CSUB professor verifies rare artifacts in major archeological discovery

March 6, 2009
CONTACT:
Kathy Miller, 661/654-2456, kmiller26@csub.edu or
Michele Newel, 661/654-2720, mnewell1@csub.edu
Major Archeological Discovery Photo

Anthropologists worldwide are marveling at the recent discovery of a stone tool cache unearthed in Boulder, Colo. The 83 artifacts were shipped to California State University, Bakersfield's anthropology professor Robert Yohe for a biochemical analysis that confirmed the tools were left behind about 13,000 years ago during the Clovis-era.

"This is an extremely rare find," noted Yohe, who directs CSUB's Laboratory of Archaeological Science. "There are so few Clovis-age tool caches that have been discovered that we really don't know very much about them."

The artifacts range from salad plate-sized, elegantly crafted bifacial knives and a unique tool resembling a double-bitted axe to small blades and flint scrapes. Yohe conducted a protein residue analysis of all items, repeating the process three times for any items that showed traces of animal protein.

"I was somewhat surprised to find mammal protein residues on these tools, in part because we initially suspected that the cache might be ritualistic rather than utilitarian," Yohe said. "The fact that landscapers unearthed this treasure under just 18-inches of soil and packed into a hole about the size of large shoebox is phenomenal."

Named the Mahaffy Cache after Boulder resident and landowner Patrick Mahaffy, the study is the first to identify protein residue from extinct camels on North American stone tools and only the second to identify horse protein residue on a Clovis-age tool.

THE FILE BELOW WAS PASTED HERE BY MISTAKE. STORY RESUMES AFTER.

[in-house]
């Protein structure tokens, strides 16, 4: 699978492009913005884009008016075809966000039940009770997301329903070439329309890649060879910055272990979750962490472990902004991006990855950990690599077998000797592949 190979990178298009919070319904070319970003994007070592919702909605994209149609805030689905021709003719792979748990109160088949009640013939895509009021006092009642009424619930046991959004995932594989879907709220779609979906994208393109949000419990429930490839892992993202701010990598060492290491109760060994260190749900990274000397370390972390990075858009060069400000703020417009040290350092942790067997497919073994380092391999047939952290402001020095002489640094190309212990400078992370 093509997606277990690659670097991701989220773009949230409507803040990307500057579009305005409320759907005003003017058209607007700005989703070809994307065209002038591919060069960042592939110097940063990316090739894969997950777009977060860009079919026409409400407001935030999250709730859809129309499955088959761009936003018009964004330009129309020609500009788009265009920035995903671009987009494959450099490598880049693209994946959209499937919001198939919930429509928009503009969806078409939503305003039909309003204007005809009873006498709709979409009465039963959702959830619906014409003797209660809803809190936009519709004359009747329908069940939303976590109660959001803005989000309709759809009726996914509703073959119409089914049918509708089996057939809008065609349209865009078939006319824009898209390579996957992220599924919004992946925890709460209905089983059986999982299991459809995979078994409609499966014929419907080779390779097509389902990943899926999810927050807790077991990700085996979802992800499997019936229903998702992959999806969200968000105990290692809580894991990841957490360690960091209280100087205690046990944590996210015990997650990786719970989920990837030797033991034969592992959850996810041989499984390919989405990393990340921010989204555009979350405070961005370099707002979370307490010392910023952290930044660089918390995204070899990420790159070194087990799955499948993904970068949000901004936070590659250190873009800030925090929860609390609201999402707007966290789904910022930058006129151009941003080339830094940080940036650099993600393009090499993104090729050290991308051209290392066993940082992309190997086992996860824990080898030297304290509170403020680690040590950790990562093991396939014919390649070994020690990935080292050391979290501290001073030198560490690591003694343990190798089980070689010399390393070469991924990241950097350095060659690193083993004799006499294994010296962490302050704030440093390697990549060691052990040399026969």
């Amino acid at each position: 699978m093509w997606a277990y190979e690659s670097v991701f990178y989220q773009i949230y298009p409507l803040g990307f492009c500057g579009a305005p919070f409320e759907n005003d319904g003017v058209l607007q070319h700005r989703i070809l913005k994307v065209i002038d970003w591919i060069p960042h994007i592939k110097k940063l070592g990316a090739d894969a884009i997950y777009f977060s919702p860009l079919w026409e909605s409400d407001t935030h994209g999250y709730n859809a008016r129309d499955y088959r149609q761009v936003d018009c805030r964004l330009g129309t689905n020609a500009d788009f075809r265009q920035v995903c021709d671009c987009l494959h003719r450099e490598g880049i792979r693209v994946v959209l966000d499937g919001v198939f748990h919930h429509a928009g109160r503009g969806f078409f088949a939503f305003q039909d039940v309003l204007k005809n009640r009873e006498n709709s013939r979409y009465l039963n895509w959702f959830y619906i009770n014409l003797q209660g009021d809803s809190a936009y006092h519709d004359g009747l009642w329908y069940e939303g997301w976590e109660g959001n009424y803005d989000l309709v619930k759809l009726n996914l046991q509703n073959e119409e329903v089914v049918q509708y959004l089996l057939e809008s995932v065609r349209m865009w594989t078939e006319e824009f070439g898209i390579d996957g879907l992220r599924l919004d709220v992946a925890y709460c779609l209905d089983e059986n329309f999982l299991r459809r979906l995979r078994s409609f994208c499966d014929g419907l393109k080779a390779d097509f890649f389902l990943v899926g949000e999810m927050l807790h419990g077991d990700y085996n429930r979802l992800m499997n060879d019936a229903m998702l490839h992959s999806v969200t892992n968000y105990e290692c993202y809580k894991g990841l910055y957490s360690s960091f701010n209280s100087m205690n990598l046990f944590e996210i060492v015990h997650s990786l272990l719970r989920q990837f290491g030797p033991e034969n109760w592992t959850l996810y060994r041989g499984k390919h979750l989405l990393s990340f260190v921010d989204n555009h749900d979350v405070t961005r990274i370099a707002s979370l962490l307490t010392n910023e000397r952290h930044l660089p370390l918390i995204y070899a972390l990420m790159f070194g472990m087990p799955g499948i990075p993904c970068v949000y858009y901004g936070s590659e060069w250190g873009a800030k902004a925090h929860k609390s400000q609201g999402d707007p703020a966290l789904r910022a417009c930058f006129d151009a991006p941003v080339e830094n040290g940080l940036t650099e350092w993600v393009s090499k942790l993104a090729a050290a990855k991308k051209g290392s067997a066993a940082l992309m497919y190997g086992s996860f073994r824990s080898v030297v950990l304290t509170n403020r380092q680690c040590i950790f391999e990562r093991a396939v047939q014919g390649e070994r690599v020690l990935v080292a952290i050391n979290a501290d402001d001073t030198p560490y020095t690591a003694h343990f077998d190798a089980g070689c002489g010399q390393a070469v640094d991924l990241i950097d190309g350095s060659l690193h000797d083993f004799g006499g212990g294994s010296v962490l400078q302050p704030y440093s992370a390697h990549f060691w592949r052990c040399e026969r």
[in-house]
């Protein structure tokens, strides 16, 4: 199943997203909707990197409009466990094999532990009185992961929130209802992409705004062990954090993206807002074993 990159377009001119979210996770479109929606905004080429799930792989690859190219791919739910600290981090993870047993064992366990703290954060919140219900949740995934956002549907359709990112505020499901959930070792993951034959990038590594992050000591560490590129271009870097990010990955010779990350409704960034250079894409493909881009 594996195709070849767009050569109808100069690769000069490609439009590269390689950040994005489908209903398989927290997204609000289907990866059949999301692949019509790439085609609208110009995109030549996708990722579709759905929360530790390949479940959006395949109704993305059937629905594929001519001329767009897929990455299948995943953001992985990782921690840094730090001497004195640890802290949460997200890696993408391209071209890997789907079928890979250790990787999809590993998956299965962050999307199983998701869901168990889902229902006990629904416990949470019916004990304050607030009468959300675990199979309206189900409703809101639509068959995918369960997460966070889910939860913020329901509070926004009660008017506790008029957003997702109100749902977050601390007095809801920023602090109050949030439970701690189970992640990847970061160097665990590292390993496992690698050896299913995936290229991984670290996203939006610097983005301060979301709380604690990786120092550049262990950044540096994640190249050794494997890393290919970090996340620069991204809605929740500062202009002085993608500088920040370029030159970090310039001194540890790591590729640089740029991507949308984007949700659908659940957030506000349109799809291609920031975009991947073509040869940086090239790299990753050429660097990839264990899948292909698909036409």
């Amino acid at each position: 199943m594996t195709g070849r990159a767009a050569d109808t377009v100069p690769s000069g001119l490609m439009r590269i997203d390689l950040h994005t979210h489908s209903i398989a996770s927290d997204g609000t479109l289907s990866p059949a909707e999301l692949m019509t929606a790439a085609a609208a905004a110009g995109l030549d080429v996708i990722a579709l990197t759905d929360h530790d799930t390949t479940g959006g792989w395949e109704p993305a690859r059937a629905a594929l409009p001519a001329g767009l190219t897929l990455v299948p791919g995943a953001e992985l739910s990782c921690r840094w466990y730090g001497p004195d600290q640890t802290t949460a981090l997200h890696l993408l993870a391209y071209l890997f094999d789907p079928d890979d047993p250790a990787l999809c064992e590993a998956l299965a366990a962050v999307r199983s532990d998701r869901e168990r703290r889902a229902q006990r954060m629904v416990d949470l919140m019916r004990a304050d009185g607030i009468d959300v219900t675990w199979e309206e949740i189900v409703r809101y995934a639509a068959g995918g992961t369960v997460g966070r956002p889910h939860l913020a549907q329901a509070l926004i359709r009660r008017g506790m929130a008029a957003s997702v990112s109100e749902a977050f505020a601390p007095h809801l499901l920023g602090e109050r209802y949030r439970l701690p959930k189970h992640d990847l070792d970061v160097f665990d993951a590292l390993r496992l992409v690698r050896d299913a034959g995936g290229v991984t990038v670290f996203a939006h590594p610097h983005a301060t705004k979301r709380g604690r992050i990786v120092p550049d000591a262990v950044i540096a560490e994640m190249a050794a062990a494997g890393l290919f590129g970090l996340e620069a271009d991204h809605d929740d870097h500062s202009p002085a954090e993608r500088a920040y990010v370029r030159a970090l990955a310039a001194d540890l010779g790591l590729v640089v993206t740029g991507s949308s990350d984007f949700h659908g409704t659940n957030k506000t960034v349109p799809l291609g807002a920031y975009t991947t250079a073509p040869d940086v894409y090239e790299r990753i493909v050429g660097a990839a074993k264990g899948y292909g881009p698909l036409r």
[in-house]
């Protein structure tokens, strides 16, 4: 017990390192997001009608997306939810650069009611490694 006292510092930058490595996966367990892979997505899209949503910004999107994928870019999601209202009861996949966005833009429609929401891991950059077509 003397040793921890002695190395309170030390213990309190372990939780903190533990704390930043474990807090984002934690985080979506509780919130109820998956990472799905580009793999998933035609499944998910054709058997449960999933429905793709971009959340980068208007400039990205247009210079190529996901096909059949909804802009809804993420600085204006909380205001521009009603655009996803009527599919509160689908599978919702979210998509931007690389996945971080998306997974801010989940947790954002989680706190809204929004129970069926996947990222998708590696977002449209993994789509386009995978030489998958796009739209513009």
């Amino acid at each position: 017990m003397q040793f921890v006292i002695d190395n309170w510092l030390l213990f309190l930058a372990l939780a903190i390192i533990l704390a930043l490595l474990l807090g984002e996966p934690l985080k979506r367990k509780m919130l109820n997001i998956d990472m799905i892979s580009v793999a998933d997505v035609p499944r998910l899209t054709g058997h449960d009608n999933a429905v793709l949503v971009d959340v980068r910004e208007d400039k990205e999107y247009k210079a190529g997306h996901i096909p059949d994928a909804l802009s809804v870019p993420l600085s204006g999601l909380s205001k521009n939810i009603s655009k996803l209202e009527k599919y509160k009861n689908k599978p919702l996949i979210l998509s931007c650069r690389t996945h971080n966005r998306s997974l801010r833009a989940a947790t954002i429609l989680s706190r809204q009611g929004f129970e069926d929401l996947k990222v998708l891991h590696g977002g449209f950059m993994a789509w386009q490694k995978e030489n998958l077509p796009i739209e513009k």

The collection is one of only two Clovis-era caches the other is from Washington state that have been analyzed for protein residue from ice-age mammals. In addition to the camel and horse residue, a third item from the Mahaffy Cache is the first Clovis tool ever to test positive for sheep, and a fourth tested positive for bear.

"It looks like someone gathered together their most spectacular tools and other ordinary scrapes of potentially useful materials and stuck them all into a small hole in the ground, fully expecting to come back at a later date and retrieve them," added Douglas Bramforth, professor of anthropology at University of Colorado, Boulder, who was notified of the cache by Mahaffy.

One of the tools, a stunning, oval-shaped bifacial knife that had been sharpened all the way around, is almost exactly the same shape, size and width of an obsidian knife found in a Clovis cache known as the Fenn Cache from south of Yellowstone National Park, said Bamforth. "Except for the raw material, they are almost identical. I wouldn't stake my reputation on it, but I could almost imagine the same person making both tools," he said.

This is not the first major archeological discovery for Yohe. Last year he had a hand in presenting new evidence that humans were in the New World more than 1,000 years earlier than previously reported. Additionally, his research surrounding Christian mummies in Egypt was featured on the Discovery Channel. Yohe has recently been named associate director of the Tell El-Hibeh, Egypt, archeological project and plans to return to the region this summer to continue his work.

For more information about the Mahaffy Cache, contact Yohe at (661) 654-3457.